This one's for you Edd
Join Date: May 2005
Location: Dayton Area
Professional Lacrosse Player is engaged to the owner of his team.
Get this. It's in Portland, Oregon.
I'm sure that the Oregonians on the board will either weigh in or ignore completely.
This is a great way NOT to get cut.
A happy tale of star-lacrossed lovers
Sports romance - Angela Batinovich, owner of the Portland LumberJax, and a team player are engaged
Saturday, December 23, 2006
Perhaps Portland's professional lacrosse team should try a new slogan: "Nets, Nastiness, Nuptials."
The LumberJax of the National Lacrosse League have achieved an unusual "first" in professional sports: The team owner is marrying a player.
Angela Batinovich, majority owner of the second-year franchise, is engaged to Adam Bysouth, a player for the indoor team.
"We kind of had to decide if this was going to be something we really wanted to try or if this was just something we needed to just end and not let it complicate our lives," Batinovich said. "And we decided we wanted to keep going."
Bysouth proposed in May, after asking permission from Angela's father, Robert Batinovich, a real-estate developer and LumberJax minority owner. Angela said she told NLL commissioner Jim Jennings about the relationship and received his blessing.
Through a spokesperson, Jennings declined to comment.
Batinovich and Bysouth, who plan to marry in August, join a small group of management-player relationships in pro sports. Leonard Armato, commissioner of the Association of Volleyball Professionals, is married to tour player Holly McPeak. Ty Votaw dated LPGA player Sophie Gustafson when Votaw was commissioner of the women's pro golf tour. They married in June, and Votaw now works for the PGA.
Los Angeles Lakers coach Phil Jackson is dating Jeanie Buss, a team executive and daughter of owner Jerry Buss.
But the Batinovich-Bysouth pairing appears to be the first between a pro team owner and player. Even the opportunity for such a union is rare. Owners and players usually are male, and they often clash over labor issues.
Batinovich and Bysouth met early in the 2005 season, when Bysouth played for the league's now-defunct Anaheim, Calif., franchise and Batinovich was in the city researching ownership possibilities. They hit it off and began dating.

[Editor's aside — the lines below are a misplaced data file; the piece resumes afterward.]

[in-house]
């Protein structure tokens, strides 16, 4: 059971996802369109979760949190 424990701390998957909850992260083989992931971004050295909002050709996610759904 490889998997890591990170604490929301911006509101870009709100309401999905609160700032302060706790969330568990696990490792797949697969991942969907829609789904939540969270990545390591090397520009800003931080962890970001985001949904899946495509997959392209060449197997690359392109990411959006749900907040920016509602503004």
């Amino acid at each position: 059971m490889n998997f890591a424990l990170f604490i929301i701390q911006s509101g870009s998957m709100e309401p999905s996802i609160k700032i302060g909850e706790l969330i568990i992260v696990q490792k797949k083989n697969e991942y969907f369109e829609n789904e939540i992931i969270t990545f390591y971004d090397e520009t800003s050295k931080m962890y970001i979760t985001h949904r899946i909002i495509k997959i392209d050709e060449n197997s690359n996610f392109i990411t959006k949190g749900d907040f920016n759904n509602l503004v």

Team members and others around the league knew about his and Angela's relationship, but most of the public didn't. Batinovich, 26, and Bysouth, who will turn 28 in January, lived together last season, when the LumberJax went 11-5 and Batinovich was named the league's executive of the year.
Bysouth played in 13 of the LumberJax's 16 games last season and worked as the team's community relations director.
"I didn't want people to think I was just playing on the team because I'm dating the owner, kind of thing," Bysouth said. "But it's actually turned out to be the exact opposite of that. I've had nothing but good comments about it."
Although the relationship raises conflict-of-interest issues, Batinovich said she has dealt with them. Bysouth reports to the LumberJax's vice president, not to Batinovich. She rarely negotiates salaries with players and doesn't dictate playing time for Bysouth or anyone else.
"It wouldn't work for a lot of other people," LumberJax star Brodie Merrill said. "But because he's such a great guy, he's able to handle it and make it work."
David Carter, a sports business professor at the University of Southern California, said Batinovich and Bysouth's closeness in age and the low salaries in the NLL (the average is about $14,000 a year) reduce the potential for conflict.
LumberJax coach Derek Keenan acknowledged that the intra-franchise romance is unusual but said the close-knit, 13-team league honors it. Keenan said he left Bysouth unprotected in the expansion draft in July, giving another team the chance to sign him, because Keenan knew other teams respected that Bysouth wanted to stay in Portland.
Bysouth is mulling retirement after the coming season, which starts Dec. 30 for the LumberJax. But for now, he will continue to do double duty as No. 20 and the top boss's fiance.
Meanwhile, the couple retains a sense of humor. LumberJax players have teased Bysouth about the situation -- "I don't know if there would be anything that would be clean enough that I could say for you," Merrill said -- and Batinovich had an unusual exchange with the LumberJax dance team.
"The dancers were like, 'Are we allowed to date any of the players?' " Batinovich said. "And I'm like, 'Well, I did.' "
Rachel Bachman: 503-221-4373; email@example.com
Here's a picture of the bride-to-be.
Some people play baseball. Baseball plays Jay Bruce.